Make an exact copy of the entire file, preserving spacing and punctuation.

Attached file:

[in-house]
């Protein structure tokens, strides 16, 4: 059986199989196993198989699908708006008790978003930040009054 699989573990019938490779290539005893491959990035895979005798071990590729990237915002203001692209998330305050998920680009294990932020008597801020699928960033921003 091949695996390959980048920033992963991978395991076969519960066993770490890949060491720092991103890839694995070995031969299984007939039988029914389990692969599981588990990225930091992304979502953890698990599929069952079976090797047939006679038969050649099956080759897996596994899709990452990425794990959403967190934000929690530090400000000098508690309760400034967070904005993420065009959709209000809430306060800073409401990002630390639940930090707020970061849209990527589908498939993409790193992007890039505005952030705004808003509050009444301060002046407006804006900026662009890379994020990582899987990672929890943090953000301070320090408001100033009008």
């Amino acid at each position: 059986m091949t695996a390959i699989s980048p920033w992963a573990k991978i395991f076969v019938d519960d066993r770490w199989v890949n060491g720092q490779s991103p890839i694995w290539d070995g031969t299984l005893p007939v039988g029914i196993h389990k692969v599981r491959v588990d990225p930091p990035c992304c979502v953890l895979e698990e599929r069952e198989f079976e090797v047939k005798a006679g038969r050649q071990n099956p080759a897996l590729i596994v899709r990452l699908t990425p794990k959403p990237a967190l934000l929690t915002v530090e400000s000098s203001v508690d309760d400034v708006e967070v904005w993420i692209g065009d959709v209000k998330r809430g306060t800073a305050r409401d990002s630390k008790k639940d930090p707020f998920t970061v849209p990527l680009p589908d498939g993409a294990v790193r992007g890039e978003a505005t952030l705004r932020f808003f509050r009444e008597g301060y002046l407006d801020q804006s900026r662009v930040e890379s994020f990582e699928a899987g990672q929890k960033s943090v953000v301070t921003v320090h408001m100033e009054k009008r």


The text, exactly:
[in-house]
């Protein structure tokens, strides 16, 4: 059986199989196993198989699908708006008790978003930040009054 699989573990019938490779290539005893491959990035895979005798071990590729990237915002203001692209998330305050998920680009294990932020008597801020699928960033921003 091949695996390959980048920033992963991978395991076969519960066993770490890949060491720092991103890839694995070995031969299984007939039988029914389990692969599981588990990225930091992304979502953890698990599929069952079976090797047939006679038969050649099956080759897996596994899709990452990425794990959403967190934000929690530090400000000098508690309760400034967070904005993420065009959709209000809430306060800073409401990002630390639940930090707020970061849209990527589908498939993409790193992007890039505005952030705004808003509050009444301060002046407006804006900026662009890379994020990582899987990672929890943090953000301070320090408001100033009008």
């Amino acid at each position: 059986m091949t695996a390959i699989s980048p920033w992963a573990k991978i395991f076969v019938d519960d066993r770490w199989v890949n060491g720092q490779s991103p890839i694995w290539d070995g031969t299984l005893p007939v039988g029914i196993h389990k692969v599981r491959v588990d990225p930091p990035c992304c979502v953890l895979e698990e599929r069952e198989f079976e090797v047939k005798a006679g038969r050649q071990n099956p080759a897996l590729i596994v899709r990452l699908t990425p794990k959403p990237a967190l934000l929690t915002v530090e400000s000098s203001v508690d309760d400034v708006e967070v904005w993420i692209g065009d959709v209000k998330r809430g306060t800073a305050r409401d990002s630390k008790k639940d930090p707020f998920t970061v849209p990527l680009p589908d498939g993409a294990v790193r992007g890039e978003a505005t952030l705004r932020f808003f509050r009444e008597g301060y002046l407006d801020q804006s900026r662009v930040e890379s994020f990582e699928a899987g990672q929890k960033s943090v953000v301070t921003v320090h408001m100033e009054k009008r």